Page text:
On a rare clear afternoon in Vancouver, Joel Plaskett is calm while walking through the large theatre he’s about to sound check in. Carrying his guitar, and wearing a tucked in, pink button up shirt, he projects his Maritime charm immediately without having said anything yet. “Hi! I’m Joel!” he exclaims once he opens his grinning mouth without even knowing what I’m there for or if I should even be intruding on his preparation.
It’s that type of polite assuredness that Canadians are known for, and what makes Joel Plaskett the ideal representation of “True Patriot Love.” Giving an acknowledging wave to his staff and band mates, The Emergency, and shooting me a buddy nod, he leads me to the basement of the theatre where we do some heavy couching and get down to the business of what it’s like to be a cheeky Neil Young nerd.
Joel Plaskett’s latest effort Scrappy Happiness, might end up being viewed as his defining album, not because it’s a cross section of his career output, but because it’s so distinctly “Joel Plaskett”. The blueprint for it was to record a song every week for ten weeks and release it to the CBC. For an artist like Joel who has included “happy accidents” on many of his records, and recorded several different takes on his own work, a necessary attitude of accepting a product as “finished” is indicative of his career-long work ethic.
“It’s for somebody else to decide whether or not the end result suffers from the deadline, but for me it was an interesting way to make music. And kind of satisfying, because it was just out, and from a pure energy level being like ‘Cool. That’s a version of a song,’ and then you take it to the stage and it changes nightly,” says Plaskett. He then adds, “All the stuff we talk about that’s great about Neil Young or Dylan or even to a certain extent Led Zeppelin, who I’m sure toiled over some moments; they were recording fast and furious between tours and shit, y’know? A lot of the bands we admire didn’t have time to review for months.”
Canada is the most difficult country to tour. The driving is exhausting, with the next city generally being so far away that the wake up call is an ungodly hour for a rock and roller such as Plaskett. Now at a point where he has buried himself in the hearts of Canadians, he’s free to play only large theatres, but refuses to give up on his fans in the smaller corners of the country. “I guess when you play some of the smaller places, they’re not spoiled from so many shows. So they’re really pumped. What I find is that people travel a lot more now to see the shows. If we show up in Peterborough and haven’t played in Toronto in a while, then a bunch of people commute from Toronto. What I’m really enjoying at this point in my career is the fact that there’s still places to play in Canada that I’ve never been too.”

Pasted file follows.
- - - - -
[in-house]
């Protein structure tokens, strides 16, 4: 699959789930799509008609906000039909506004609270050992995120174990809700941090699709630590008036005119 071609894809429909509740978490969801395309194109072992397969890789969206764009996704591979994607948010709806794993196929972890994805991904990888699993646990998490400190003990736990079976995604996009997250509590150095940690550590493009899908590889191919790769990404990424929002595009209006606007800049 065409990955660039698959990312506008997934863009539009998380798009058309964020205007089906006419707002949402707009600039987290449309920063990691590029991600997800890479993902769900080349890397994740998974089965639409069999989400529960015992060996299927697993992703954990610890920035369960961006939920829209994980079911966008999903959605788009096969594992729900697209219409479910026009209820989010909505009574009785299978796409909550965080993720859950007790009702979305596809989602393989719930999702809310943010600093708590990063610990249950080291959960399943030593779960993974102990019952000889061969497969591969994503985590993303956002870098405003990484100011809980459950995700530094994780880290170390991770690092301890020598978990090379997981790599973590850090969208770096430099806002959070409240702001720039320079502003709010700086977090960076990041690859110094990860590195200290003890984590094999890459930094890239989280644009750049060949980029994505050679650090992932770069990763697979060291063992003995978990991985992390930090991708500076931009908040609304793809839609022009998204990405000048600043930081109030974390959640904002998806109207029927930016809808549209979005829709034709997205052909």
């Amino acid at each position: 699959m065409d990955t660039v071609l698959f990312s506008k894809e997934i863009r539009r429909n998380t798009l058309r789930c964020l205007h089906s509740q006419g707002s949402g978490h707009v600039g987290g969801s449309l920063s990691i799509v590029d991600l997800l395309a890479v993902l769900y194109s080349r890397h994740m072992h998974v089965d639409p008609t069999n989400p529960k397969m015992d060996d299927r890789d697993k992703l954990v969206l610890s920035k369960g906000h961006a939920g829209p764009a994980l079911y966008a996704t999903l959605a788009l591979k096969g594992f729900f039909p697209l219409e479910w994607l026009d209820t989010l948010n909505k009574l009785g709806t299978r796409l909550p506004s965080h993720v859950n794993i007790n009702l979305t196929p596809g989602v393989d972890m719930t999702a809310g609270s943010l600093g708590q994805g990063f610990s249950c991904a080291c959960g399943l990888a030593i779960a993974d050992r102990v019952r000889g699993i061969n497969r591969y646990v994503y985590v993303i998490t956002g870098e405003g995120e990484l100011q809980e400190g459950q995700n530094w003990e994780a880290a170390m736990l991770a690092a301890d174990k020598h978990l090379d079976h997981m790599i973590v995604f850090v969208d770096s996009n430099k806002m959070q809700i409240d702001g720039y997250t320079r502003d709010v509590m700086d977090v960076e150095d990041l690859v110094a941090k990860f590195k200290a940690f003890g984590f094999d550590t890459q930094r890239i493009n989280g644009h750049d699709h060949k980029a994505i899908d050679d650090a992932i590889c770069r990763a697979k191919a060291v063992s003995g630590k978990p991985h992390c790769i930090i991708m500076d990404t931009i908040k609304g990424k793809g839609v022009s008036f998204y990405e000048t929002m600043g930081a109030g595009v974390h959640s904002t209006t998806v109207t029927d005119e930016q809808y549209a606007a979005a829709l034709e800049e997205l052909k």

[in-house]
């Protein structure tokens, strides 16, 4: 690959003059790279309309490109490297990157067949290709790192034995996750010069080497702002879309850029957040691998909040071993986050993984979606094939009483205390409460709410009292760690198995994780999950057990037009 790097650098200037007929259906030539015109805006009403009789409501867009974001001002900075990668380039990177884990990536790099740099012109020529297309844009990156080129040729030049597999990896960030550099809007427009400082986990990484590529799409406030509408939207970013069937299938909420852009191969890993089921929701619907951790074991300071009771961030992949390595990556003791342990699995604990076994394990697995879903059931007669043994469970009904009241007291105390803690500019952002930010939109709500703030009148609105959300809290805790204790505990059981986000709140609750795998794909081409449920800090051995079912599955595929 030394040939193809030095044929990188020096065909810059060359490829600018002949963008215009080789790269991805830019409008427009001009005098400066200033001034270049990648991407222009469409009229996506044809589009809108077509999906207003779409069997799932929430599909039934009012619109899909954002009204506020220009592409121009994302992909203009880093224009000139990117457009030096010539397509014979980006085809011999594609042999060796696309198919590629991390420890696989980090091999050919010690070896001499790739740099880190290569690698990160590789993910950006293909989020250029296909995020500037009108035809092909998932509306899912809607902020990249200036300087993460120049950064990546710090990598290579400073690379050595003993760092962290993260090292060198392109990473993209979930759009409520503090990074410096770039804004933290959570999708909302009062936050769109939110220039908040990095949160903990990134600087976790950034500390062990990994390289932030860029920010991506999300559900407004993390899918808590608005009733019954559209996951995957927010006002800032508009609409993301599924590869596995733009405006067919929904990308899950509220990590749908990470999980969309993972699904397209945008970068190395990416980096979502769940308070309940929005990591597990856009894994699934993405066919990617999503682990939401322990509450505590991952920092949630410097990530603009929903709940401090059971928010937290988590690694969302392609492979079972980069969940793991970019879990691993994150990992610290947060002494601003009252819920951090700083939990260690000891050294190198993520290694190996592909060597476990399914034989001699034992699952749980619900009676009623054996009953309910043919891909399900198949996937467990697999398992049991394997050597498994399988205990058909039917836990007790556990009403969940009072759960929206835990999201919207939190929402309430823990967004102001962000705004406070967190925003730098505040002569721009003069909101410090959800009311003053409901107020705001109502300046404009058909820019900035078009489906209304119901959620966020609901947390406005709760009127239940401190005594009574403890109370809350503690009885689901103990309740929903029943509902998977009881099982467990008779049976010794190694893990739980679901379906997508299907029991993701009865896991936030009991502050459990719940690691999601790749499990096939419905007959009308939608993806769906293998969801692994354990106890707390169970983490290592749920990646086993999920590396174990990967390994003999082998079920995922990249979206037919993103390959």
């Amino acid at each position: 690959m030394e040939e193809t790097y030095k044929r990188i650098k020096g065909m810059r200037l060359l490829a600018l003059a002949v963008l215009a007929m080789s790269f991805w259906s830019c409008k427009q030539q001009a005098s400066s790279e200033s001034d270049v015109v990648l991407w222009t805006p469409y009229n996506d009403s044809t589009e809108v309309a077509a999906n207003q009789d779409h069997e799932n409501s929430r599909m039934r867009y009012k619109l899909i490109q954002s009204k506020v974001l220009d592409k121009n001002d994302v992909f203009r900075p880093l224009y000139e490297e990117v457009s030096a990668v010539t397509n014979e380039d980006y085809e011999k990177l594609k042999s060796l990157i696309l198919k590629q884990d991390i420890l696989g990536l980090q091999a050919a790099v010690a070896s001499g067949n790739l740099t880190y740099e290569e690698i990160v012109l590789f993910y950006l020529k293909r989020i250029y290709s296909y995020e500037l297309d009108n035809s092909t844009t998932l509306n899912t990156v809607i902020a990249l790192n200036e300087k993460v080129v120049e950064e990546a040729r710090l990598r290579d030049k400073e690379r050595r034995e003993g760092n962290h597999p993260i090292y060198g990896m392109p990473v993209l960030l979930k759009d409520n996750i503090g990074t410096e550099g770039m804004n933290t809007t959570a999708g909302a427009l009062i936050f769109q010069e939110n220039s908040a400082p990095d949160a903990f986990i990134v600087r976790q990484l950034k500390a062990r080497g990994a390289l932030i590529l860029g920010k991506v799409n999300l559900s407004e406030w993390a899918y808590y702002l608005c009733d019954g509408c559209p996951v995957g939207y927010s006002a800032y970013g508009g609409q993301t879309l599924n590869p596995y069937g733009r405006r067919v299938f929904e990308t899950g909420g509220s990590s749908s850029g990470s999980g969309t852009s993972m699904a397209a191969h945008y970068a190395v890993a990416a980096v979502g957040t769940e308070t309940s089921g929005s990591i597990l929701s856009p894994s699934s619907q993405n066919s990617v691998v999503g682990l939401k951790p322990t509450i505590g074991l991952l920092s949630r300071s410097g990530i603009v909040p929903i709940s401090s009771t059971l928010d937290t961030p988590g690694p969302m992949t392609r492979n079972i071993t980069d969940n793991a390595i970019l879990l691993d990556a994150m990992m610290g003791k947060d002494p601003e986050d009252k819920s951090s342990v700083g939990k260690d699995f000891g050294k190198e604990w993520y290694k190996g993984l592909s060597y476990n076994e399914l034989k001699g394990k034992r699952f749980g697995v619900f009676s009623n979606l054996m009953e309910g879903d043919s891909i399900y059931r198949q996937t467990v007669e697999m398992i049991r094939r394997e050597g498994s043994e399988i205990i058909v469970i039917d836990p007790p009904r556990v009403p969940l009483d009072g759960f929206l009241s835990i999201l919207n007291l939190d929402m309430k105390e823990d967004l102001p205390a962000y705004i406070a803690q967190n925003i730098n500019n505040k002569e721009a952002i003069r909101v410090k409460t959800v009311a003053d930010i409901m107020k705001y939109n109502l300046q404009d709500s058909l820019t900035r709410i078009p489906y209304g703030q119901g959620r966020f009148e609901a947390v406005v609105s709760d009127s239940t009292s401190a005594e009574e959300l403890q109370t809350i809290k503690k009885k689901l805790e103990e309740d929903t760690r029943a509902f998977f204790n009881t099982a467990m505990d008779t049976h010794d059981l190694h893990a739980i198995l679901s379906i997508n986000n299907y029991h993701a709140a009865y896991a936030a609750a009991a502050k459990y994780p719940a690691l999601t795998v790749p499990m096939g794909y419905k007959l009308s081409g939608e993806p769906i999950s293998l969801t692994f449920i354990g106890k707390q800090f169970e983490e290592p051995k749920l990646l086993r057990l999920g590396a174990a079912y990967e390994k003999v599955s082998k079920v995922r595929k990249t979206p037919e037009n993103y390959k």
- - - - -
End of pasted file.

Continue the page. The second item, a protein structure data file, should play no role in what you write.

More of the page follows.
Offering a counterpoint, he continues, “The thing I like about the soft seaters is the audience I have. I’ve got 10-year-olds and 65 year-olds getting into the records, plus a huge swath of people who are my age or in their twenties to forties. But I’m finding that when I play these soft seat venues everybody can come, and there’s always a tonne of Maritimers who inevitably have flasks and are hanging Nova Scotia flags from the balconies.”
Storytelling and songwriting has all but dissolved from the pop world. It’s sometimes now considered “classic” or even “hokey”, but Joel Plaskett can sway even the most contemporary critics of the style with his references to Husker Dü and Marillion, fitted effortlessly into a bookend of rhymes. “I’ve just always loved language. And I like rhymes and I like the challenge of rhyming weird stuff. Even in Thrush Hermit I rhymed ‘Panama City’ and ‘animosity’ and I was like ‘Yeah! I fuckin did that!’ I was proud of myself.” To find his lyrical voice, he’s studied the legendary tastemakers and developed his youthful take on them.
“Like, Neil Young can be vague, but he’s not vague. He’s still descriptive. Take After The Gold Rush. I don’t really know what he’s talking about, but he paints this picture and ‘Mother Nature’s on the run’ and you’re there. Meter is something that’s lost a little. I love hip-hop too for that kind of language bounce. That’s the thing that’s sometimes missing in rock and indie rock songwriting. There’s not much flow to language. There’s a lot of great music being made but I sometimes find that on a rhythmic vocal level, it’s just not that interesting to me. The places I find something interesting happening are in R&B and hip-hop. But I’m a serious white boy. I’m pretty square.”
With Scrappy Happiness behind him, Joel Plaskett has earned a day off. He relaxes deep into the leather sofa of his dressing room and stirs a dish of hummus with a carrot. The man has been a reliable live act and recording artist since his teenage years. With his nature being to give, he’s earned some sweet relief at the end of an electric night or when an album is finished. “I love when records are done and they hit the public.
That’s what was exciting, having that be a weekly thing.” Plaskett goes on to add poignantly; “There’s also these moments at the end of a tour, or a really important show where you step off and it’s in the rear view mirror. It’s done, and you’re drenched in sweat. There’s a lot of satisfaction in that moment. You’ve done your job and you can kick back and know that people have had a good time. That’s the best part of a gig, is feeling that sense of communication.” Message received. Zero distortion Joel.